There is a tradition that the two priests, Nicholas Garlick and Robert Ludlam, passed through the village of Eyam on their way to Derby. The following note occurs in the History of Antiquities of Eyam by William Wood:

The Catholic priests, Robert Ludlam of Whirlow and Nicholas Garlick of Glossop, taken prisoners at Padley Hall in the reign of Elizabeth, were, it is said, much reviled on passing through Eyam to Derby, when one or both made some remark which bigotry has construed into a prediction of the Plague.

The title Venerable was bestowed on the two martyrs when the process of their beatification commenced (exact date unknown) and they were beatified and the title Blessed conferred upon them on 22nd November 1987. It may be many years before they are declared to "have already entered into heavenly glory" and ordained as 'Saints'.

Nicholas Garlick

Born at Dinting near Glossop in North Derbyshire about 1555. It is known that he went to Oxford as a student of Gloucester Hall (now Worcester College) at the age of 20 in 1575. He spent no more that six months at the university, perhaps due to the fact that from 1559 all those taking a university degree were required to swear an oath of acknowledgement of the supremacy of the Queen (Elizabeth I) in religious matters. As a Catholic, Nicholas would have felt unable to take the oath. After leaving university he went to Tideswell in Derbyshire and there kept a free school. A pupil of Nicholas, Robert Bagshawe (who later became a monk and ended his life as president of the English Benedictines), said: "Nicholas Garlick discharged his duties so well that by the good and most charitable care [.....] as if they were his own children."

It was in the English College at Rheims that Nicholas began his studies for the priesthood on 22nd July 1581. He was ordained Priest at Chalons-sur-Marne at the end of March the following year (1582). He celebrated his First Mass on 7th April 1582 and less than a year later, January 1583, he left Rheims for England. Nicholas Garlick's movements in England in 1584 were followed by Thomas Dodwell, a former student at Rheims who had turned spy. Nicholas stayed during this time at the house of a Mr Waterton at Burford Bridge in Staffordshire but, upon hearing of the appearance of Thomas Dodwell in the area, Mr Waterton's family insisted that Nicholas leave. He was eventually arrested in London, imprisoned and then banished from the realm. He arrived back in Rheims on 17th October 1585 but, having spent only two days there, he returned to England. Very little is known of Nicholas Garlick's activities during the second period of his missionary work. He was in London in April 1586 and in September that same year "He was labouring with diligence in Hampshire and Dorsetshire." The spy who reported these activities expressed the hope that Nicholas would soon be caught. This hope was not to come to fruition for nearly two years. In March 1588 he was known to be working in Derbyshire and in July that year he was arrested, almost by accident, at Padley along with Robert Ludlam. Their execution took place 12 days later at Derby.Dr Charles Cox, 19th century author of The Churches of Derbyshire, recorded "that tradition says Nicholas Garlick's head has been buried in the Churchyard at Tideswell."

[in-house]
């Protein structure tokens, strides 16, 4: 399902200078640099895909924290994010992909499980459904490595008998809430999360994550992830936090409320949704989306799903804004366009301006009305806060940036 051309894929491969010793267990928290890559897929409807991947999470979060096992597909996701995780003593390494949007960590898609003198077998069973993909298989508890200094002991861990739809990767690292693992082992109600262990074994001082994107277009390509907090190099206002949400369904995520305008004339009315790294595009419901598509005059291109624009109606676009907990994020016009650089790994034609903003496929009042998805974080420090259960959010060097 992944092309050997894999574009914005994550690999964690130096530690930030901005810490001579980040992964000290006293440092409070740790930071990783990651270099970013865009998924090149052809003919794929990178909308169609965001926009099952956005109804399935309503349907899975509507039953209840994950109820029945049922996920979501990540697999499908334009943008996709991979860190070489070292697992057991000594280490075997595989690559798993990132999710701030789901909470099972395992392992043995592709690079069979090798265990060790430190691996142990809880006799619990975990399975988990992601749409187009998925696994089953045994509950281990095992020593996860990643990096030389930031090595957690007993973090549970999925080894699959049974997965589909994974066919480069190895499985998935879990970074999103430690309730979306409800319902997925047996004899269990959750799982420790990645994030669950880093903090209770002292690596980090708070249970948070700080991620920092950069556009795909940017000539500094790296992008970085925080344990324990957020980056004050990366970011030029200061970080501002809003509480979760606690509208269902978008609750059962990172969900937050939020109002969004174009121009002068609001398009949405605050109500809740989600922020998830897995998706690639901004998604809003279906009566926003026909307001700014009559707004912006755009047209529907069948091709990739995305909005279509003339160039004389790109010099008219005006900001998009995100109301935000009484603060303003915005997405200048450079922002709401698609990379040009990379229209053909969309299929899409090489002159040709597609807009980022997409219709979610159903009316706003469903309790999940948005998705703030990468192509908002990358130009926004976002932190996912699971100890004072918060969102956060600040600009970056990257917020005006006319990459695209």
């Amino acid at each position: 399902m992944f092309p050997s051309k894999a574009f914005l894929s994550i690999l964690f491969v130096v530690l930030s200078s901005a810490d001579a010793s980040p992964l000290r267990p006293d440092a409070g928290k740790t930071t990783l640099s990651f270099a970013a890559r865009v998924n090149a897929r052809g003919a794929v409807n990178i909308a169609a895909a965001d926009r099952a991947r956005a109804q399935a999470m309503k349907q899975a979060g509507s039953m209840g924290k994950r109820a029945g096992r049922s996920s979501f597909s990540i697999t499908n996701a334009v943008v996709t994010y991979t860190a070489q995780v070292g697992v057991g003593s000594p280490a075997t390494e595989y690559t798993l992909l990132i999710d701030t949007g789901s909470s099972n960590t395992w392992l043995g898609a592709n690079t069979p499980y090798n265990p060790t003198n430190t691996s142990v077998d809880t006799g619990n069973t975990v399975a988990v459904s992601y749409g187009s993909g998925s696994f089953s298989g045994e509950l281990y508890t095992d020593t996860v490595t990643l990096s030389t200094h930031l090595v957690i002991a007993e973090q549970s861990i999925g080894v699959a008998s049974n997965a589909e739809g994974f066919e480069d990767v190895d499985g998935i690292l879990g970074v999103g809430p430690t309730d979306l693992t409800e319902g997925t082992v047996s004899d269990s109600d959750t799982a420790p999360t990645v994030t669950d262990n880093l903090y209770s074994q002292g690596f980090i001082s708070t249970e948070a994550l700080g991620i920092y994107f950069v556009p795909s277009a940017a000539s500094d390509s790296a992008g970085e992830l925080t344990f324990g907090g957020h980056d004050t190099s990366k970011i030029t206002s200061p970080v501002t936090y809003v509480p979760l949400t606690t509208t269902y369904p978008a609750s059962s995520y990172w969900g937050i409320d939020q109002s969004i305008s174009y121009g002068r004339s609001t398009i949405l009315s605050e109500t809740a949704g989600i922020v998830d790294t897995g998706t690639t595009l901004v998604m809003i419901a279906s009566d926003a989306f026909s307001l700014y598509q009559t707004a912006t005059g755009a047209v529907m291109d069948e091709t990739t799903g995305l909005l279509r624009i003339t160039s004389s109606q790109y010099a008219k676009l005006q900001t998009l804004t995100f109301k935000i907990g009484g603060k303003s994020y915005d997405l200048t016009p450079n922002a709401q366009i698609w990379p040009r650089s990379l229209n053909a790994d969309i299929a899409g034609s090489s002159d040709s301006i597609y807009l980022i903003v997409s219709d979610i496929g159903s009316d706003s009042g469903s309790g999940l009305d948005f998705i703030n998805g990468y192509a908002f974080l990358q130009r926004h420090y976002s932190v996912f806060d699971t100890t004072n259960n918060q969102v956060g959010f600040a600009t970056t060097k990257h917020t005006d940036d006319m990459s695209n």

Robert Ludlam

Born in the mid 16th century, according to one source at Whirlow, Sheffield, but according to another at Radbourne near Derby. He entered St John's College, Oxford in 1572. In November 1580 he entered the English College at Rheims and was ordained priest at Soissons on 21st September 1581. On 30th April 1582 he set out for England. Fr Robert Bagshawe states that Robert Ludlam "for his majesty and good life and zeal to win souls to God, was beloved of all that love the Catholic Church." Another contemporary source tells that "he was a mild man, did much good in the country, for that he did much travel and was well beloved."